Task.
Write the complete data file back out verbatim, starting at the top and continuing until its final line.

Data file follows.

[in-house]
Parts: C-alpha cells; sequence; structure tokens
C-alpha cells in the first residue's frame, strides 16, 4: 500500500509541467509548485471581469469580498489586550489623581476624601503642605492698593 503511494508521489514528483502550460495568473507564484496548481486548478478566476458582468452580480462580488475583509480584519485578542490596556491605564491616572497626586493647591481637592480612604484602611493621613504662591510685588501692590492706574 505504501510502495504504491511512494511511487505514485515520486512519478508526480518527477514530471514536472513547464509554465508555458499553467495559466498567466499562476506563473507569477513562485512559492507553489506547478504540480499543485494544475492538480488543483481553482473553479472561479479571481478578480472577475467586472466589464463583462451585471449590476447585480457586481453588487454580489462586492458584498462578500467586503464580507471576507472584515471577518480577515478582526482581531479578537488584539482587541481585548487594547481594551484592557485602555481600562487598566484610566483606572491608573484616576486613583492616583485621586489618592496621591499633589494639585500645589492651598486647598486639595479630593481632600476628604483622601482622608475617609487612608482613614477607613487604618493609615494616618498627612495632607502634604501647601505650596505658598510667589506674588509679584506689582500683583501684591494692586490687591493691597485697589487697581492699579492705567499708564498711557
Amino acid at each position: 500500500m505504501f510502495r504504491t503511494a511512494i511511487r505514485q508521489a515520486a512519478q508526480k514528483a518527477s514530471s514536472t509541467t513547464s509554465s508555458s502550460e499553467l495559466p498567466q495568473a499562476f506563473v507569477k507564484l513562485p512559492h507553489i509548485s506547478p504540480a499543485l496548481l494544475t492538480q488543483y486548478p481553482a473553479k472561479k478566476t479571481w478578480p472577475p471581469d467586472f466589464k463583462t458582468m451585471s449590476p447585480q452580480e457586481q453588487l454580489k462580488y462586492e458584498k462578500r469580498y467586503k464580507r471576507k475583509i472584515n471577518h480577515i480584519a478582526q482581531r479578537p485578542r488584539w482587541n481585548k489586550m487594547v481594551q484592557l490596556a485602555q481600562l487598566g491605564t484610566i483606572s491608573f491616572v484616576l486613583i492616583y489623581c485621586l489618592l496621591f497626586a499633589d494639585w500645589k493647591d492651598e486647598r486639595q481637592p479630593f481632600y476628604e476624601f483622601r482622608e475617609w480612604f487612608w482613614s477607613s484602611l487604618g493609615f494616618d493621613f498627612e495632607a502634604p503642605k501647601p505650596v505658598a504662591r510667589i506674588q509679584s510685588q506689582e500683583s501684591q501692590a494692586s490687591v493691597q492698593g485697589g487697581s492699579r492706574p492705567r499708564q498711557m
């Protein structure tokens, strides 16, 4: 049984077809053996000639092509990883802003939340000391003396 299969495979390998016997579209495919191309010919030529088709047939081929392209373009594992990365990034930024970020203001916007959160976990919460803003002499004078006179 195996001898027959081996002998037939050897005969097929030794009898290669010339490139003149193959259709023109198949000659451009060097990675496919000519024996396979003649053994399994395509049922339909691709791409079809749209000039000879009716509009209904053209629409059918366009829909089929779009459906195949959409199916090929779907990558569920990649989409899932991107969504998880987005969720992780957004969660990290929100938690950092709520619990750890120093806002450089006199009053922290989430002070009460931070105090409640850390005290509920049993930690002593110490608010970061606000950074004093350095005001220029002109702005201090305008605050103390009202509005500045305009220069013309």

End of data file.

[in-house]
Parts: C-alpha cells; sequence; structure tokens
C-alpha cells in the first residue's frame, strides 16, 4: 500500500509541467509548485471581469469580498489586550489623581476624601503642605492698593 503511494508521489514528483502550460495568473507564484496548481486548478478566476458582468452580480462580488475583509480584519485578542490596556491605564491616572497626586493647591481637592480612604484602611493621613504662591510685588501692590492706574 505504501510502495504504491511512494511511487505514485515520486512519478508526480518527477514530471514536472513547464509554465508555458499553467495559466498567466499562476506563473507569477513562485512559492507553489506547478504540480499543485494544475492538480488543483481553482473553479472561479479571481478578480472577475467586472466589464463583462451585471449590476447585480457586481453588487454580489462586492458584498462578500467586503464580507471576507472584515471577518480577515478582526482581531479578537488584539482587541481585548487594547481594551484592557485602555481600562487598566484610566483606572491608573484616576486613583492616583485621586489618592496621591499633589494639585500645589492651598486647598486639595479630593481632600476628604483622601482622608475617609487612608482613614477607613487604618493609615494616618498627612495632607502634604501647601505650596505658598510667589506674588509679584506689582500683583501684591494692586490687591493691597485697589487697581492699579492705567499708564498711557
Amino acid at each position: 500500500m505504501f510502495r504504491t503511494a511512494i511511487r505514485q508521489a515520486a512519478q508526480k514528483a518527477s514530471s514536472t509541467t513547464s509554465s508555458s502550460e499553467l495559466p498567466q495568473a499562476f506563473v507569477k507564484l513562485p512559492h507553489i509548485s506547478p504540480a499543485l496548481l494544475t492538480q488543483y486548478p481553482a473553479k472561479k478566476t479571481w478578480p472577475p471581469d467586472f466589464k463583462t458582468m451585471s449590476p447585480q452580480e457586481q453588487l454580489k462580488y462586492e458584498k462578500r469580498y467586503k464580507r471576507k475583509i472584515n471577518h480577515i480584519a478582526q482581531r479578537p485578542r488584539w482587541n481585548k489586550m487594547v481594551q484592557l490596556a485602555q481600562l487598566g491605564t484610566i483606572s491608573f491616572v484616576l486613583i492616583y489623581c485621586l489618592l496621591f497626586a499633589d494639585w500645589k493647591d492651598e486647598r486639595q481637592p479630593f481632600y476628604e476624601f483622601r482622608e475617609w480612604f487612608w482613614s477607613s484602611l487604618g493609615f494616618d493621613f498627612e495632607a502634604p503642605k501647601p505650596v505658598a504662591r510667589i506674588q509679584s510685588q506689582e500683583s501684591q501692590a494692586s490687591v493691597q492698593g485697589g487697581s492699579r492706574p492705567r499708564q498711557m
């Protein structure tokens, strides 16, 4: 049984077809053996000639092509990883802003939340000391003396 299969495979390998016997579209495919191309010919030529088709047939081929392209373009594992990365990034930024970020203001916007959160976990919460803003002499004078006179 195996001898027959081996002998037939050897005969097929030794009898290669010339490139003149193959259709023109198949000659451009060097990675496919000519024996396979003649053994399994395509049922339909691709791409079809749209000039000879009716509009209904053209629409059918366009829909089929779009459906195949959409199916090929779907990558569920990649989409899932991107969504998880987005969720992780957004969660990290929100938690950092709520619990750890120093806002450089006199009053922290989430002070009460931070105090409640850390005290509920049993930690002593110490608010970061606000950074004093350095005001220029002109702005201090305008605050103390009202509005500045305009220069013309």